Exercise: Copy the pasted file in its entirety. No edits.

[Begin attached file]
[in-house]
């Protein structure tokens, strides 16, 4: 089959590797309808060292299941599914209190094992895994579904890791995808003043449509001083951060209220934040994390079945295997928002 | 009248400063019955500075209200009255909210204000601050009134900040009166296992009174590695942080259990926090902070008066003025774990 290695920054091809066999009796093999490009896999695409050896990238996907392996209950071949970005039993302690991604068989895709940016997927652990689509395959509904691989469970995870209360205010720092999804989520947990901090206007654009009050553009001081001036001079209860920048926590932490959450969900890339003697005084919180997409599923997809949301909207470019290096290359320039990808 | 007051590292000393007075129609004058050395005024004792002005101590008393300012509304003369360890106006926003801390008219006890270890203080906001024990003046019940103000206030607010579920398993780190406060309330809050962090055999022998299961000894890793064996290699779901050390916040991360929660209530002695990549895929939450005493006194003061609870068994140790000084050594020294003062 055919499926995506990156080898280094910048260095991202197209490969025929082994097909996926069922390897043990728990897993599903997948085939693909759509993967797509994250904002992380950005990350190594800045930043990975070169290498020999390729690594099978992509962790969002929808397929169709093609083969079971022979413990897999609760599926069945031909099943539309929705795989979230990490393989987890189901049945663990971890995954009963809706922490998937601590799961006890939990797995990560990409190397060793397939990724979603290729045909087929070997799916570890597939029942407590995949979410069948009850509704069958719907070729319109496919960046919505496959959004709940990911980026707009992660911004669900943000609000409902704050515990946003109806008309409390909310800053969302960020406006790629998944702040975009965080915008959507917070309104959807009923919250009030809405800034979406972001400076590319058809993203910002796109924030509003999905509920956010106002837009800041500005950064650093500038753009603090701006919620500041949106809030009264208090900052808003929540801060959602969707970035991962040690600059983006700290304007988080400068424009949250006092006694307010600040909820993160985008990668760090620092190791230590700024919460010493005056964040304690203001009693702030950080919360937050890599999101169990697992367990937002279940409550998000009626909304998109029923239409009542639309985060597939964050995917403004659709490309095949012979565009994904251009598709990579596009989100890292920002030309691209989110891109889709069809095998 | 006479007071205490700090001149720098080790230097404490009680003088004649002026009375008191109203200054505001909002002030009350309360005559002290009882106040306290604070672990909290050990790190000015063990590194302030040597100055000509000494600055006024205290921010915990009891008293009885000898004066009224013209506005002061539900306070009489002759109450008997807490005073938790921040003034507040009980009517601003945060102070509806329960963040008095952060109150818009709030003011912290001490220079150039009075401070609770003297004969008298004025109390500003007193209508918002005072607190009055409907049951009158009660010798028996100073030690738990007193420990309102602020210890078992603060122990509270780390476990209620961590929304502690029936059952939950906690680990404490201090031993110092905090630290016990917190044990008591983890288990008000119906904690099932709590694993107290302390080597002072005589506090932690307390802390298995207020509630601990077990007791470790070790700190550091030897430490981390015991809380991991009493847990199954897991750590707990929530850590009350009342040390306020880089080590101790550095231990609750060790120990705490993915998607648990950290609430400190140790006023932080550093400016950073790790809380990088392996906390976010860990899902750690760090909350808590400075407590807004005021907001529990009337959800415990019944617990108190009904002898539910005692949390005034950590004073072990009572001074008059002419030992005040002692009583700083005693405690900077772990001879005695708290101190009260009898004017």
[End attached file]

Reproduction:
[in-house]
């Protein structure tokens, strides 16, 4: 089959590797309808060292299941599914209190094992895994579904890791995808003043449509001083951060209220934040994390079945295997928002 | 009248400063019955500075209200009255909210204000601050009134900040009166296992009174590695942080259990926090902070008066003025774990 290695920054091809066999009796093999490009896999695409050896990238996907392996209950071949970005039993302690991604068989895709940016997927652990689509395959509904691989469970995870209360205010720092999804989520947990901090206007654009009050553009001081001036001079209860920048926590932490959450969900890339003697005084919180997409599923997809949301909207470019290096290359320039990808 | 007051590292000393007075129609004058050395005024004792002005101590008393300012509304003369360890106006926003801390008219006890270890203080906001024990003046019940103000206030607010579920398993780190406060309330809050962090055999022998299961000894890793064996290699779901050390916040991360929660209530002695990549895929939450005493006194003061609870068994140790000084050594020294003062 055919499926995506990156080898280094910048260095991202197209490969025929082994097909996926069922390897043990728990897993599903997948085939693909759509993967797509994250904002992380950005990350190594800045930043990975070169290498020999390729690594099978992509962790969002929808397929169709093609083969079971022979413990897999609760599926069945031909099943539309929705795989979230990490393989987890189901049945663990971890995954009963809706922490998937601590799961006890939990797995990560990409190397060793397939990724979603290729045909087929070997799916570890597939029942407590995949979410069948009850509704069958719907070729319109496919960046919505496959959004709940990911980026707009992660911004669900943000609000409902704050515990946003109806008309409390909310800053969302960020406006790629998944702040975009965080915008959507917070309104959807009923919250009030809405800034979406972001400076590319058809993203910002796109924030509003999905509920956010106002837009800041500005950064650093500038753009603090701006919620500041949106809030009264208090900052808003929540801060959602969707970035991962040690600059983006700290304007988080400068424009949250006092006694307010600040909820993160985008990668760090620092190791230590700024919460010493005056964040304690203001009693702030950080919360937050890599999101169990697992367990937002279940409550998000009626909304998109029923239409009542639309985060597939964050995917403004659709490309095949012979565009994904251009598709990579596009989100890292920002030309691209989110891109889709069809095998 | 006479007071205490700090001149720098080790230097404490009680003088004649002026009375008191109203200054505001909002002030009350309360005559002290009882106040306290604070672990909290050990790190000015063990590194302030040597100055000509000494600055006024205290921010915990009891008293009885000898004066009224013209506005002061539900306070009489002759109450008997807490005073938790921040003034507040009980009517601003945060102070509806329960963040008095952060109150818009709030003011912290001490220079150039009075401070609770003297004969008298004025109390500003007193209508918002005072607190009055409907049951009158009660010798028996100073030690738990007193420990309102602020210890078992603060122990509270780390476990209620961590929304502690029936059952939950906690680990404490201090031993110092905090630290016990917190044990008591983890288990008000119906904690099932709590694993107290302390080597002072005589506090932690307390802390298995207020509630601990077990007791470790070790700190550091030897430490981390015991809380991991009493847990199954897991750590707990929530850590009350009342040390306020880089080590101790550095231990609750060790120990705490993915998607648990950290609430400190140790006023932080550093400016950073790790809380990088392996906390976010860990899902750690760090909350808590400075407590807004005021907001529990009337959800415990019944617990108190009904002898539910005692949390005034950590004073072990009572001074008059002419030992005040002692009583700083005693405690900077772990001879005695708290101190009260009898004017």